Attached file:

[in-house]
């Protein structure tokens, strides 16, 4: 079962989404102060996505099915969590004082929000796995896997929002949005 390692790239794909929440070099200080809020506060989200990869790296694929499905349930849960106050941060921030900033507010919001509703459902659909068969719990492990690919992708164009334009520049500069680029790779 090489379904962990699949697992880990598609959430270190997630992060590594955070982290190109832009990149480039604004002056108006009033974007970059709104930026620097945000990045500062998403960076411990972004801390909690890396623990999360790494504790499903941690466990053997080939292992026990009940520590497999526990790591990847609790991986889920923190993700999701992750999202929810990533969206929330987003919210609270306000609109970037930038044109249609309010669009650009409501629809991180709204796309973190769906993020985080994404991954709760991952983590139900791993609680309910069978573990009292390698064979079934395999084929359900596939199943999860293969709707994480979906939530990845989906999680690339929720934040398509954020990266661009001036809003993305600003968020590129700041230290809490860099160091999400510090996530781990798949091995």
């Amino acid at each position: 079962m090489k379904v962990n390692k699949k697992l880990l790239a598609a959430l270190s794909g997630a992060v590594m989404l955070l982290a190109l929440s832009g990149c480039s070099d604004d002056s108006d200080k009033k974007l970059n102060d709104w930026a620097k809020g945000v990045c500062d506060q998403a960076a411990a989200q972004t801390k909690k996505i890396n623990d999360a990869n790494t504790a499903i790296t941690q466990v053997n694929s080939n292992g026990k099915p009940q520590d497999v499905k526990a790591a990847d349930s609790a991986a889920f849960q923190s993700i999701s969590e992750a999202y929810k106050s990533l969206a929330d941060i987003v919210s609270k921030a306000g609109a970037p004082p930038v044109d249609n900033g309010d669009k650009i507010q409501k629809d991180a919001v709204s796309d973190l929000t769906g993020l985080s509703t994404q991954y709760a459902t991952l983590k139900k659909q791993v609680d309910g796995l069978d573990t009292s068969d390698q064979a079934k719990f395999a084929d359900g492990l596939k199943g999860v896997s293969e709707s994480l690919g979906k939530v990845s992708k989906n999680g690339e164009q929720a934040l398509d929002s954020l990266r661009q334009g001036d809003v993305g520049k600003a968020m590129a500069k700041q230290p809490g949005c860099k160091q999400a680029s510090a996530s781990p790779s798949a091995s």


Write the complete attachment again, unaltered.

[in-house]
């Protein structure tokens, strides 16, 4: 079962989404102060996505099915969590004082929000796995896997929002949005 390692790239794909929440070099200080809020506060989200990869790296694929499905349930849960106050941060921030900033507010919001509703459902659909068969719990492990690919992708164009334009520049500069680029790779 090489379904962990699949697992880990598609959430270190997630992060590594955070982290190109832009990149480039604004002056108006009033974007970059709104930026620097945000990045500062998403960076411990972004801390909690890396623990999360790494504790499903941690466990053997080939292992026990009940520590497999526990790591990847609790991986889920923190993700999701992750999202929810990533969206929330987003919210609270306000609109970037930038044109249609309010669009650009409501629809991180709204796309973190769906993020985080994404991954709760991952983590139900791993609680309910069978573990009292390698064979079934395999084929359900596939199943999860293969709707994480979906939530990845989906999680690339929720934040398509954020990266661009001036809003993305600003968020590129700041230290809490860099160091999400510090996530781990798949091995």
């Amino acid at each position: 079962m090489k379904v962990n390692k699949k697992l880990l790239a598609a959430l270190s794909g997630a992060v590594m989404l955070l982290a190109l929440s832009g990149c480039s070099d604004d002056s108006d200080k009033k974007l970059n102060d709104w930026a620097k809020g945000v990045c500062d506060q998403a960076a411990a989200q972004t801390k909690k996505i890396n623990d999360a990869n790494t504790a499903i790296t941690q466990v053997n694929s080939n292992g026990k099915p009940q520590d497999v499905k526990a790591a990847d349930s609790a991986a889920f849960q923190s993700i999701s969590e992750a999202y929810k106050s990533l969206a929330d941060i987003v919210s609270k921030a306000g609109a970037p004082p930038v044109d249609n900033g309010d669009k650009i507010q409501k629809d991180a919001v709204s796309d973190l929000t769906g993020l985080s509703t994404q991954y709760a459902t991952l983590k139900k659909q791993v609680d309910g796995l069978d573990t009292s068969d390698q064979a079934k719990f395999a084929d359900g492990l596939k199943g999860v896997s293969e709707s994480l690919g979906k939530v990845s992708k989906n999680g690339e164009q929720a934040l398509d929002s954020l990266r661009q334009g001036d809003v993305g520049k600003a968020m590129a500069k700041q230290p809490g949005c860099k160091q999400a680029s510090a996530s781990p790779s798949a091995s």